A loved one’s passing is the most painful thing in life. You might be able to get closure if the responsible party is held accountable for the death of your loved one through a wrongful death lawsuit.
Georgia allows family members to recover financial compensation for expenses like funeral costs, burial expenses, and future lost wages and benefits. A wrongful death plaintiff might also be entitled to compensation for the suffering the deceased experienced prior to their death or the loss of the care and companionship that their loved one would have provided the family had they not died.
Who Can File a Georgia Wrongful Death Suit?
The state of Georgia has very specific laws concerning wrongful death. Only certain people are permitted to file a claim. The following are some of these:
- Surviving spouse. A wrongful death suit can only be filed by the spouse who is still living. The spouse and the surviving children will share any damages. The spouse will not receive less than one-third of the total award.
- Children by the decedent. If the spouse is deceased, the children of the deceased can file a wrongful-death action for their parent.
- Parents who are surviving the death. Parents can bring a wrongful death claim if the deceased leaves no children or spouse.
- Personal representative for the estate. The estate will receive any damages that this party has secured and distribute them to the next of kin.
How to File a Wrongful Death Claim
Two separate legal claims can be made under state law for wrongful deaths. These are:
The estate claim allows for reimbursement of specific expenses that are considered property of the estate and are subject to probate. These expenses may include medical bills and funeral and burial costs. The estate claim also includes the maximum amount of non-economic general damages. In cases of gross negligence, the court can also award punitive damages.
The full life value claim is covered by the court. It can be paid according to a court-ordered payment schedule that each plaintiff has agreed to. The rules for who can file this claim are very specific. If applicable, the current spouse of the deceased is automatically assigned. The court decides how the proceeds are distributed and may hold specific resources until the 18th birthday of any dependents.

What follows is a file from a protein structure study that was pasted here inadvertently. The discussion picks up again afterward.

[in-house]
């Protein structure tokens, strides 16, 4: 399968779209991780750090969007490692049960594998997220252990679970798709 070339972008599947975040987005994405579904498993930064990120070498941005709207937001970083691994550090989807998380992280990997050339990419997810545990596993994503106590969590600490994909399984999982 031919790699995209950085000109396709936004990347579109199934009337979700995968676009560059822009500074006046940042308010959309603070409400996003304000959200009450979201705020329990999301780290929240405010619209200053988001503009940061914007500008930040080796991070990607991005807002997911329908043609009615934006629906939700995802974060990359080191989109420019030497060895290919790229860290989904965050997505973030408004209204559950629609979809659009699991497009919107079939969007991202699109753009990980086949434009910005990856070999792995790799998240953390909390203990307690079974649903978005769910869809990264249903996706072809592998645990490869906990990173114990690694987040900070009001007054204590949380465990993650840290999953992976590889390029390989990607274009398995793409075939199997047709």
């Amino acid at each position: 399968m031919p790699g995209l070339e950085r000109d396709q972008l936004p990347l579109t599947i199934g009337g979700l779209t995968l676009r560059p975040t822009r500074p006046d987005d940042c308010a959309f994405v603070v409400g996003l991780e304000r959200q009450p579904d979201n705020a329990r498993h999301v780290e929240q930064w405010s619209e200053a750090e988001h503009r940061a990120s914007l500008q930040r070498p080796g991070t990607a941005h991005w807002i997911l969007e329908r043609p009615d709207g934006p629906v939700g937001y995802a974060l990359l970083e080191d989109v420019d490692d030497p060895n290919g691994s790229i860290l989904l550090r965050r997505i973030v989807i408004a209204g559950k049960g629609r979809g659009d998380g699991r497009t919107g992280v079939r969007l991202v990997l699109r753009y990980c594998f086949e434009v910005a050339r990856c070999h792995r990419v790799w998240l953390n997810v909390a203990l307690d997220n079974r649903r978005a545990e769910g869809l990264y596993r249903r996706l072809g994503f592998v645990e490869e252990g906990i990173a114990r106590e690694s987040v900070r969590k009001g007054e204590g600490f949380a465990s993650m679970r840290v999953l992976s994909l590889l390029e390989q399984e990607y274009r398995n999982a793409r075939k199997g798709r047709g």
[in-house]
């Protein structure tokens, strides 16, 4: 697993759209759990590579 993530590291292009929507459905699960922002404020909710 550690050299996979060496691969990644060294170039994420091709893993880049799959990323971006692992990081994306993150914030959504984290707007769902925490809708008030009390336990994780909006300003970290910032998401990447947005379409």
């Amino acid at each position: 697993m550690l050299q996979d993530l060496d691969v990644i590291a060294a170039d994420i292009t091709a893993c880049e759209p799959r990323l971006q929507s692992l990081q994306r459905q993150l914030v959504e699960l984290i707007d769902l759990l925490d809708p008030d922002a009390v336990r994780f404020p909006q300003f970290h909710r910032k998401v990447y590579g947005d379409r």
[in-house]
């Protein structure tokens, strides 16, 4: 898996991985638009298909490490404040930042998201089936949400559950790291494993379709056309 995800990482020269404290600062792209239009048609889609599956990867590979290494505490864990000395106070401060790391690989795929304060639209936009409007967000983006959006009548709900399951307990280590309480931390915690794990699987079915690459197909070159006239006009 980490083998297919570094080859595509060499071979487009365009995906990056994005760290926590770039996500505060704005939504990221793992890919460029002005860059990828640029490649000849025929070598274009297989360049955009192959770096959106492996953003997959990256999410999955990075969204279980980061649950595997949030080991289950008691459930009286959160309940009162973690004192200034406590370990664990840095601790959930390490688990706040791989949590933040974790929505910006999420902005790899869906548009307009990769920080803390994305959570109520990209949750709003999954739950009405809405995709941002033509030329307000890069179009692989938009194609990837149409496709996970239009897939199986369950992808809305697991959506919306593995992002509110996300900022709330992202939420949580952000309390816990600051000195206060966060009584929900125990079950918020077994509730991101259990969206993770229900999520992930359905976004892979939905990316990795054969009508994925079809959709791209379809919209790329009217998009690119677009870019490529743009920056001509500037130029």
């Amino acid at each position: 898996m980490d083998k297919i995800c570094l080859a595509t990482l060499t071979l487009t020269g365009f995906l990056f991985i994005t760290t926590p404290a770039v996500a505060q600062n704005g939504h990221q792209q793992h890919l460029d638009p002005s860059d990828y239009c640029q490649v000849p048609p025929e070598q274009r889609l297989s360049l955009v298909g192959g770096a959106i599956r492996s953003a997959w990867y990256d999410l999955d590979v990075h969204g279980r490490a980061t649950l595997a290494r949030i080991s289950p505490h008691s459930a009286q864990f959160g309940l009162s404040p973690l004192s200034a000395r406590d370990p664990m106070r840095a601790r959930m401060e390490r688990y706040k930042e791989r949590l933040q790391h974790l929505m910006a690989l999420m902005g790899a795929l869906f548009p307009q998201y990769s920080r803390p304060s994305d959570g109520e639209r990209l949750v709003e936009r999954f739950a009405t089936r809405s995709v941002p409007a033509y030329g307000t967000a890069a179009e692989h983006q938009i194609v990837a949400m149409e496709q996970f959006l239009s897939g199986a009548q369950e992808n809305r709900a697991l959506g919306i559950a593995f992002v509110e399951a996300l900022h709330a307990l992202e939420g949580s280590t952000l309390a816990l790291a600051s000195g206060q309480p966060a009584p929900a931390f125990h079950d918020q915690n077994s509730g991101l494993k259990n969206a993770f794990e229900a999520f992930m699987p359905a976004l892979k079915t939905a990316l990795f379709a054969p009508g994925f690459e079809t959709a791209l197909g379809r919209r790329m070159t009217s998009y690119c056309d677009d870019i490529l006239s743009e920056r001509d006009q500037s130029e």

These are some possible damages:
- The entire value of the decedent’s life
- Financial support may be lost in the future
- Loss of consortium
- Loss of a relationship with a parent
- Anguishment mental and emotional
The court won’t assign punitive damages to the entire value of a life claim. They are usually reserved for estate claims that can be attached by creditors during the probate process.
What Is the Time Limit to File a Georgia Wrongful Death Lawsuit?
Wrongful death plaintiffs have two years from the date of death to file a claim. In some cases, however, you might be able to file a claim even longer. For example, if your loved one is currently awaiting a criminal case.
An experienced attorney can help you determine if you are eligible to file a claim. Although a wrongful-death claim will not compensate for your loss, it can provide financial relief that allows you and your family the time and space to grieve and continue your lives.
There is so much at stake. You need to choose an attorney that you can trust to help you pursue your wrongful-death claim. Gilbert Sperling is one of the many wrongful death lawyers who work on a contingent fee basis. This means that our firm won’t be paid unless your case wins.
Sperling Law is available to provide competent and compassionate legal assistance in complex wrongful death cases. Call 404-418-7816 in or complete our contact form today for a free initial consultation.